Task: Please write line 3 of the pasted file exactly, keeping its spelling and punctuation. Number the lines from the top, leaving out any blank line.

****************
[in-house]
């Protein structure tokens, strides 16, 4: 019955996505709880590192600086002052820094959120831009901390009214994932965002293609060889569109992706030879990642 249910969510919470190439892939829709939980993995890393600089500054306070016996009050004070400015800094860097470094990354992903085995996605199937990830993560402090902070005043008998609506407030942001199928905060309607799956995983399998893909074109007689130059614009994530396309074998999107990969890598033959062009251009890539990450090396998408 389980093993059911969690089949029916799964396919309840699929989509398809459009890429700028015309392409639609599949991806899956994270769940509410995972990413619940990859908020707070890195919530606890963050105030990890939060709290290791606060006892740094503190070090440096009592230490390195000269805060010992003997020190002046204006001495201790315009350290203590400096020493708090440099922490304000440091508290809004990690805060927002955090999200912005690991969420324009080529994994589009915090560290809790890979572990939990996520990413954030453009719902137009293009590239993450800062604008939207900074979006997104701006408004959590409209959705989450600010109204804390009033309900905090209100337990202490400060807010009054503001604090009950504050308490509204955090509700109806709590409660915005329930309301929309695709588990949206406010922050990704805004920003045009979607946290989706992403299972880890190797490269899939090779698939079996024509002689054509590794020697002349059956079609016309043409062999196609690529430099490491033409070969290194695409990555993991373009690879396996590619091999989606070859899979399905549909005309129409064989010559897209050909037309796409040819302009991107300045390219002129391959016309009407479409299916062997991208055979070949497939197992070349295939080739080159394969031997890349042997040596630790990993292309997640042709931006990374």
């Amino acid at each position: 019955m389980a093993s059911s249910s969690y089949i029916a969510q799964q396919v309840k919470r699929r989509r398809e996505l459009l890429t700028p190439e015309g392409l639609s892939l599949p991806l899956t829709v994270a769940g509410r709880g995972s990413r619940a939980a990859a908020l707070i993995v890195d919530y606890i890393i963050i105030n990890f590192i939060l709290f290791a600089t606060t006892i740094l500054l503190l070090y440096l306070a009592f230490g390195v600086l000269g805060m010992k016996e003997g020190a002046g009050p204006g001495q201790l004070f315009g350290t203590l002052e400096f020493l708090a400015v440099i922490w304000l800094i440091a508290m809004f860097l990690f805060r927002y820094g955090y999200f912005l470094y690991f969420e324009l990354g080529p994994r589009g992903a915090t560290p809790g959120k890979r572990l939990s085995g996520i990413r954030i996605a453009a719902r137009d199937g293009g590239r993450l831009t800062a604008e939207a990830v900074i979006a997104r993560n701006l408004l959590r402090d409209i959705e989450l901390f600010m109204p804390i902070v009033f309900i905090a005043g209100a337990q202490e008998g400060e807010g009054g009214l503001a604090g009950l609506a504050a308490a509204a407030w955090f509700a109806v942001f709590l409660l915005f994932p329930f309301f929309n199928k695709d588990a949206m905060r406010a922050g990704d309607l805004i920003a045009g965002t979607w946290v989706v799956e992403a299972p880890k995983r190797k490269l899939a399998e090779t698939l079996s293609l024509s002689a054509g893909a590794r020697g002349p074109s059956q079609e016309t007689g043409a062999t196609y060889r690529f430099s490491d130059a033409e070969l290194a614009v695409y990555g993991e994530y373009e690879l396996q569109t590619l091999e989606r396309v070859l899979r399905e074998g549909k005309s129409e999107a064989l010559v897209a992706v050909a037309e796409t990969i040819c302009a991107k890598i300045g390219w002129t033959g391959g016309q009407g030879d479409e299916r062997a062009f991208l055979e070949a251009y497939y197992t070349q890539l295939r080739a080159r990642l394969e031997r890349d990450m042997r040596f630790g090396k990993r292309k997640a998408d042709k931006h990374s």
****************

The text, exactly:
């Amino acid at each position: 019955m389980a093993s059911s249910s969690y089949i029916a969510q799964q396919v309840k919470r699929r989509r398809e996505l459009l890429t700028p190439e015309g392409l639609s892939l599949p991806l899956t829709v994270a769940g509410r709880g995972s990413r619940a939980a990859a908020l707070i993995v890195d919530y606890i890393i963050i105030n990890f590192i939060l709290f290791a600089t606060t006892i740094l500054l503190l070090y440096l306070a009592f230490g390195v600086l000269g805060m010992k016996e003997g020190a002046g009050p204006g001495q201790l004070f315009g350290t203590l002052e400096f020493l708090a400015v440099i922490w304000l800094i440091a508290m809004f860097l990690f805060r927002y820094g955090y999200f912005l470094y690991f969420e324009l990354g080529p994994r589009g992903a915090t560290p809790g959120k890979r572990l939990s085995g996520i990413r954030i996605a453009a719902r137009d199937g293009g590239r993450l831009t800062a604008e939207a990830v900074i979006a997104r993560n701006l408004l959590r402090d409209i959705e989450l901390f600010m109204p804390i902070v009033f309900i905090a005043g209100a337990q202490e008998g400060e807010g009054g009214l503001a604090g009950l609506a504050a308490a509204a407030w955090f509700a109806v942001f709590l409660l915005f994932p329930f309301f929309n199928k695709d588990a949206m905060r406010a922050g990704d309607l805004i920003a045009g965002t979607w946290v989706v799956e992403a299972p880890k995983r190797k490269l899939a399998e090779t698939l079996s293609l024509s002689a054509g893909a590794r020697g002349p074109s059956q079609e016309t007689g043409a062999t196609y060889r690529f430099s490491d130059a033409e070969l290194a614009v695409y990555g993991e994530y373009e690879l396996q569109t590619l091999e989606r396309v070859l899979r399905e074998g549909k005309s129409e999107a064989l010559v897209a992706v050909a037309e796409t990969i040819c302009a991107k890598i300045g390219w002129t033959g391959g016309q009407g030879d479409e299916r062997a062009f991208l055979e070949a251009y497939y197992t070349q890539l295939r080739a080159r990642l394969e031997r890349d990450m042997r040596f630790g090396k990993r292309k997640a998408d042709k931006h990374s």